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Author Topic: Isn't the transaction delay very unpractical for over-the-counter sales?  (Read 1074 times)
DDreez
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June 24, 2011, 11:12:12 PM
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Will there be a way to speed transactions confirmations up? Will Bitcoins ever be practical for use in stores, markets or private quick transactions IRL via say your cellphone?
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dutt
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June 24, 2011, 11:15:33 PM
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I think the wiki said that confirmations aren't that big of a deal for small amounts. More info can be found here:

https://en.bitcoin.it/wiki/In-store_Transactions
https://en.bitcoin.it/wiki/FAQ#Do_you_have_to_wait_10_minutes_in_order_to_buy_or_sell_things_with_BitCoin?

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June 24, 2011, 11:43:15 PM
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0/conf will work for retail transactions.  I bet the rate of people using a double-spend technique to screw people out of money would be roughly equivalent to the rate of people using counterfeit bills for a cash transaction.  And whoever the retailer is can use security cameras or other techniques to track the perp down and prosecute them.
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June 24, 2011, 11:54:56 PM
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0/conf will work for retail transactions.  I bet the rate of people using a double-spend technique to screw people out of money would be roughly equivalent to the rate of people using counterfeit bills for a cash transaction.  And whoever the retailer is can use security cameras or other techniques to track the perp down and prosecute them.

...unless you're buying something expensive, like a big-screen TV.
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June 24, 2011, 11:56:34 PM
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But the _real_ unpractical bit is that you need a Bitcoin client connected to the network to spend Bitcoins. Cell phones don't have the bandwidth to be constantly downloading everybody's blocks.
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June 24, 2011, 11:57:20 PM
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0/conf will work for retail transactions.  I bet the rate of people using a double-spend technique to screw people out of money would be roughly equivalent to the rate of people using counterfeit bills for a cash transaction.  And whoever the retailer is can use security cameras or other techniques to track the perp down and prosecute them.
Ok so maybe not a big problem then after all. Thanks for thr quick answer.
DDreez
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June 24, 2011, 11:59:09 PM
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Will there be a way to speed transactions confirmations up? Will Bitcoins ever be practical for use in stores, markets or private quick transactions IRL via say your cellphone?

Bitcoin will never be practical for use IRL.


At least not until they come up with some real simple and smart mobile apps I guess.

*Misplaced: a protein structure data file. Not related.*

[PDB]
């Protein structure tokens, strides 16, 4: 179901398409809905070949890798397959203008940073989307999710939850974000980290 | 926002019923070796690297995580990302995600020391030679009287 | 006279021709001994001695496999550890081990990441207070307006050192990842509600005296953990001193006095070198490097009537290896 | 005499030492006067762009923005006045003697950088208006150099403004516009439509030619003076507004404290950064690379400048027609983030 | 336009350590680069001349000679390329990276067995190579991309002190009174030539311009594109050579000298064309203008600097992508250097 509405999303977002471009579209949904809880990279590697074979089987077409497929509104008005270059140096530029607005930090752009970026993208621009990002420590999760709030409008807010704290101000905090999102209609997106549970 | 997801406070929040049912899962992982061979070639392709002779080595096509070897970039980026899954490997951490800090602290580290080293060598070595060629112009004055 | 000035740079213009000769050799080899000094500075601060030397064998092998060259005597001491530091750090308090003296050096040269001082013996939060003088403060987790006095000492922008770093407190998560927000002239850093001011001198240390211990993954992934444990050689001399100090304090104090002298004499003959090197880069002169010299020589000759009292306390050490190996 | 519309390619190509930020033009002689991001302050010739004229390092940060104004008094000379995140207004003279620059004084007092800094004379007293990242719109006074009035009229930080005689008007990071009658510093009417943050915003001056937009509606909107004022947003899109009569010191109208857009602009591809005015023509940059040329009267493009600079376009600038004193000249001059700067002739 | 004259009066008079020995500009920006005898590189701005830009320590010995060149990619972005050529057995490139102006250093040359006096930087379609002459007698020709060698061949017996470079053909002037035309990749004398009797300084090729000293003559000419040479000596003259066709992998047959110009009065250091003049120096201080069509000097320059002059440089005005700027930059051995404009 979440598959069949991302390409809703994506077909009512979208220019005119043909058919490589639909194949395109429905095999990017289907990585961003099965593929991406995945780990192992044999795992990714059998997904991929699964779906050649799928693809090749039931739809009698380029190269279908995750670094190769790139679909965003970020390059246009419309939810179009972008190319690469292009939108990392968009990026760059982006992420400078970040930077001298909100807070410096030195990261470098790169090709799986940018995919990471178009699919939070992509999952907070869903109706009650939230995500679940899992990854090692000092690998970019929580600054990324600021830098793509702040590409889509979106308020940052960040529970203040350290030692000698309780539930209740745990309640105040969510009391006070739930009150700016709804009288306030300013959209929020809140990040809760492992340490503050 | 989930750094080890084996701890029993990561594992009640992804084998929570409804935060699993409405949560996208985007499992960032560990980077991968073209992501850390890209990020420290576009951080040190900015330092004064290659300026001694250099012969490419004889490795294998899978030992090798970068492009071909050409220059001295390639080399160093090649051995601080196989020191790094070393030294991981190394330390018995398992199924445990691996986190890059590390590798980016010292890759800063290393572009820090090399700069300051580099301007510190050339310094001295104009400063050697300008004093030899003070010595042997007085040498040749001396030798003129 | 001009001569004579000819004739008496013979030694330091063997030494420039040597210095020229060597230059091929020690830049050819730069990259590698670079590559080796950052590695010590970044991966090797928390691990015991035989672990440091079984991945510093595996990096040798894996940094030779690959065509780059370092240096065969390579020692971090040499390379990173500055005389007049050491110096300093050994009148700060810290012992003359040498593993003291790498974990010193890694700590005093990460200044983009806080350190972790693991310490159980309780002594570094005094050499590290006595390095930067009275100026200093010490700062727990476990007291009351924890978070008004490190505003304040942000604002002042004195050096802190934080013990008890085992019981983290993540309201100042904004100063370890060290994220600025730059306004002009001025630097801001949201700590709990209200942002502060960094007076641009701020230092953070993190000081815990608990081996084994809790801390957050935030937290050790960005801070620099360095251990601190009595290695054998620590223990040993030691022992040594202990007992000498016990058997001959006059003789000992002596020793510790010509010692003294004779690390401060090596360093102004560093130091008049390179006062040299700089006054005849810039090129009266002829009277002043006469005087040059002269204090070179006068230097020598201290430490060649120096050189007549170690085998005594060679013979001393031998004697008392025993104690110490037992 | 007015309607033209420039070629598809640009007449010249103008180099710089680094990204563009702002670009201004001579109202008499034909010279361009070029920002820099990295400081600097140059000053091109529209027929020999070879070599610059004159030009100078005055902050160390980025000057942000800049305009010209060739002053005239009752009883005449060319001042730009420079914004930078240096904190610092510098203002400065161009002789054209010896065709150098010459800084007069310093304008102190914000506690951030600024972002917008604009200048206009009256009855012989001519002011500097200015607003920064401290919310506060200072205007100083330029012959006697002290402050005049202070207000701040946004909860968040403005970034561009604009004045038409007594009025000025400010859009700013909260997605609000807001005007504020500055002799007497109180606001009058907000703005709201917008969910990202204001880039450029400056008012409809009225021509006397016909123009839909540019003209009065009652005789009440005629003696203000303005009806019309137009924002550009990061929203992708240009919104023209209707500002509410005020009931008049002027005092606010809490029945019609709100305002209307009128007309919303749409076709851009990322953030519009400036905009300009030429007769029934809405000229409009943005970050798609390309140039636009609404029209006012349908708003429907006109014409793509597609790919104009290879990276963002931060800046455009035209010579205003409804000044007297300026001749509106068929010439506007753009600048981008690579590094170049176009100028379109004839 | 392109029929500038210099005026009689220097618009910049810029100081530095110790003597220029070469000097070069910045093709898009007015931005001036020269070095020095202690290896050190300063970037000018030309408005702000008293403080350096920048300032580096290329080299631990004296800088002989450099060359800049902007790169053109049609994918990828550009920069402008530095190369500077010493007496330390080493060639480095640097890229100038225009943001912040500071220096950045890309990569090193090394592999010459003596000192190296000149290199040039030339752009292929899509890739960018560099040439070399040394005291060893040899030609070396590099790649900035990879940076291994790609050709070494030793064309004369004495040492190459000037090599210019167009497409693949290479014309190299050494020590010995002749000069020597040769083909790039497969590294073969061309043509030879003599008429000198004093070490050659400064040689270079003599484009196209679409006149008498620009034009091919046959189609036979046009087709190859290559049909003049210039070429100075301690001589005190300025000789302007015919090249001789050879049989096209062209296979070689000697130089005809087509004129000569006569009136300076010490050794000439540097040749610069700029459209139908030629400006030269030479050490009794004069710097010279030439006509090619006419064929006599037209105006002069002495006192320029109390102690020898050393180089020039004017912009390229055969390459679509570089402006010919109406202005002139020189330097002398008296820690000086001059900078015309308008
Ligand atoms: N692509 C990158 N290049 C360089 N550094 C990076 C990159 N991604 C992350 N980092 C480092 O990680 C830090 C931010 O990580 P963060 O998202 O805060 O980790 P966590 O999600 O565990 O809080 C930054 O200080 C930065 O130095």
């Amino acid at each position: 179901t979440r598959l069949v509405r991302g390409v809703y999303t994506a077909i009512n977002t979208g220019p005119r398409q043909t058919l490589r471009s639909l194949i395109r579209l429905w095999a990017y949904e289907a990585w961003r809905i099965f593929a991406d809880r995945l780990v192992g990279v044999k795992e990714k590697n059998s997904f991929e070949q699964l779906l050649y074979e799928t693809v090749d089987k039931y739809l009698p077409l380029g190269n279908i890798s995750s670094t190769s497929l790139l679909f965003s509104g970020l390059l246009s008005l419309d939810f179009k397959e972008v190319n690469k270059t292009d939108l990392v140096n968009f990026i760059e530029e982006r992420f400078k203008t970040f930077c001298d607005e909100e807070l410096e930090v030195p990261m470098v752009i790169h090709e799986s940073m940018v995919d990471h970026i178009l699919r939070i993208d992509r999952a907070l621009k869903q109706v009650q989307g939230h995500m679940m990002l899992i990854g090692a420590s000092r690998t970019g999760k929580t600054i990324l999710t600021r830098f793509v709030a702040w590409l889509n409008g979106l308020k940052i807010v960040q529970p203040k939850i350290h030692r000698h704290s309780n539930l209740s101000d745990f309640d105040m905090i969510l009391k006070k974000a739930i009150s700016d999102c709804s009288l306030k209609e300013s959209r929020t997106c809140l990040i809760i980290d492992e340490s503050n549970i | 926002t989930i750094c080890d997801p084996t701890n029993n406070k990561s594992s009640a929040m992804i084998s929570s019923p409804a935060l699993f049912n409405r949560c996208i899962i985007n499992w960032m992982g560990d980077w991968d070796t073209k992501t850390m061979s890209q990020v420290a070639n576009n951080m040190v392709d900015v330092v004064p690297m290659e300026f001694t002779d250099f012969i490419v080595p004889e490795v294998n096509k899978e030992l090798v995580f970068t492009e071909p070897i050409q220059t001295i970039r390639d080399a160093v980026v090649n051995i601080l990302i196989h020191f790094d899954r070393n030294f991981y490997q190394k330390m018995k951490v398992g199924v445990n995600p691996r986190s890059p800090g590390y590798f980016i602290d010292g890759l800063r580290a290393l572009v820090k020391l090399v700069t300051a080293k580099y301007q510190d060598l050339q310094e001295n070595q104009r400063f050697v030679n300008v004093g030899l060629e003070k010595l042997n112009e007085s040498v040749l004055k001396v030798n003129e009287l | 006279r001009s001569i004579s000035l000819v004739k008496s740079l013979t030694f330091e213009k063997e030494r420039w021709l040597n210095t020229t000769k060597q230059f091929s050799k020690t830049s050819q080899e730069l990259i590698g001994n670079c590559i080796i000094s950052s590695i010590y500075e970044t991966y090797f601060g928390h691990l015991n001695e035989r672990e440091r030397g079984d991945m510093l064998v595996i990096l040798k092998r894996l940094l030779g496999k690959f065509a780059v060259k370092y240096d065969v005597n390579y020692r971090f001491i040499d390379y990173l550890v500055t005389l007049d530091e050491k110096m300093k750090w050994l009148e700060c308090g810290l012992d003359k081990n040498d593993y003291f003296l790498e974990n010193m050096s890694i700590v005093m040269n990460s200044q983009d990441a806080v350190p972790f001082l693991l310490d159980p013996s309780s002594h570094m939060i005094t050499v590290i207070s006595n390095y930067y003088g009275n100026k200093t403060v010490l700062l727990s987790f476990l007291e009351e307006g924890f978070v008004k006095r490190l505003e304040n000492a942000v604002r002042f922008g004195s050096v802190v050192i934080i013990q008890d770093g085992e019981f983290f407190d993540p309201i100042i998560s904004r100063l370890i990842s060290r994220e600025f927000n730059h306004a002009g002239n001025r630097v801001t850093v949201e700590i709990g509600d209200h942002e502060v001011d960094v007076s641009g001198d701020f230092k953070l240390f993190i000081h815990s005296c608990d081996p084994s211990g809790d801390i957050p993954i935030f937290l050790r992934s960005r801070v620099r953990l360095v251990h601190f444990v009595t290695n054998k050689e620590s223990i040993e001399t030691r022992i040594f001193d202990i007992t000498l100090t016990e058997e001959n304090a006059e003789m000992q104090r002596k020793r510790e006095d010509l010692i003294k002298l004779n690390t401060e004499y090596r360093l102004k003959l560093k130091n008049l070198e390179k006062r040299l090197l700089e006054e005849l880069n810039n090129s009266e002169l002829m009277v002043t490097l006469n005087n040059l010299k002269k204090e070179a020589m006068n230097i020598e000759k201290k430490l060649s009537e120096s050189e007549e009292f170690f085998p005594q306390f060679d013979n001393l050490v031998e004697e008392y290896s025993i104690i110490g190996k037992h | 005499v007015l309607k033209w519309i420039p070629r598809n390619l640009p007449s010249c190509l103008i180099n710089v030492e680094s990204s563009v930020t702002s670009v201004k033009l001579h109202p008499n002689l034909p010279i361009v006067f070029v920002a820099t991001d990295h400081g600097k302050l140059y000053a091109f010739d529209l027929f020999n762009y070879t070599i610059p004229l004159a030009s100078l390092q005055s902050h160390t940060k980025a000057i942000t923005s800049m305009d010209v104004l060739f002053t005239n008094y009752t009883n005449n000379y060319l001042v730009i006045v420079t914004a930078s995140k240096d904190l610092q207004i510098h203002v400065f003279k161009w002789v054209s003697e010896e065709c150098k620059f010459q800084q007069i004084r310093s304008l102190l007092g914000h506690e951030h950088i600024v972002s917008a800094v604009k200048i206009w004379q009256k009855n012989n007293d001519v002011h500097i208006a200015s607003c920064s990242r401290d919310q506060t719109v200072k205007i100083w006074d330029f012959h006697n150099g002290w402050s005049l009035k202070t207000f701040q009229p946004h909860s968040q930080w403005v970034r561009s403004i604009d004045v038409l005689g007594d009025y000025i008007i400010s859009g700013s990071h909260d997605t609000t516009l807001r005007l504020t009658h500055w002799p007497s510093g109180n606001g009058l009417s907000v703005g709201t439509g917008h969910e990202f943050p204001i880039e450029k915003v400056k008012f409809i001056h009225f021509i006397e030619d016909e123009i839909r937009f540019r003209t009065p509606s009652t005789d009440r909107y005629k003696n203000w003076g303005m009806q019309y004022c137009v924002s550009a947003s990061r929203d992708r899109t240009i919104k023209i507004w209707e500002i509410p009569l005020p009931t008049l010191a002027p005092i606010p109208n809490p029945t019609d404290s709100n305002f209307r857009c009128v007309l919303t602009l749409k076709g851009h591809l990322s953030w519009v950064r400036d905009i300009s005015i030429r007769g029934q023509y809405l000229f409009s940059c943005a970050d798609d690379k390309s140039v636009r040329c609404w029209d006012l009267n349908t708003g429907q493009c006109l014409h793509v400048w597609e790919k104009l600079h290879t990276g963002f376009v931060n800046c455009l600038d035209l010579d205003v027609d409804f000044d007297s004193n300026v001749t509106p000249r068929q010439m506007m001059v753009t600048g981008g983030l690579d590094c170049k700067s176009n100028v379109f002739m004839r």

DDreez
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June 25, 2011, 12:01:50 AM
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But the _real_ unpractical bit is that you need a Bitcoin client connected to the network to spend Bitcoins. Cell phones don't have the bandwidth to be constantly downloading everybody's blocks.


How much data are we talking about here? You "only" need to sync whatever's been added since the last time you used the client right?
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June 25, 2011, 12:05:50 AM
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0/conf will work for retail transactions.  I bet the rate of people using a double-spend technique to screw people out of money would be roughly equivalent to the rate of people using counterfeit bills for a cash transaction.  And whoever the retailer is can use security cameras or other techniques to track the perp down and prosecute them.

...unless you're buying something expensive, like a big-screen TV.
Are you really willing to risk jailtime to try and steal a couple grand from a retailer who probably has security cameras aimed at your face?

Besides, retailers expect a certain percentage of fraudulent transactions with all current transaction methods.  Credit cards (chargebacks), checks (NSF), cash (counterfeit), etc.  As long as that percentage doesn't increase with bitcoins, they'd probably be fine with it.
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June 25, 2011, 12:13:12 AM
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0/conf will work for retail transactions.  I bet the rate of people using a double-spend technique to screw people out of money would be roughly equivalent to the rate of people using counterfeit bills for a cash transaction.  And whoever the retailer is can use security cameras or other techniques to track the perp down and prosecute them.

Plus, with online wallets like MyBitCoin, if you trust them and their API, you can have 'instant' transfers and all payments can be forwarded to a different address so I think the practicality of instant payments can be solved via the market even though there is the problem built into the BitCoin software. Heck, banks do not settle for over 24 hours with leads to Herstatt risk (after the German bank regarding settlement risk issues and time zones).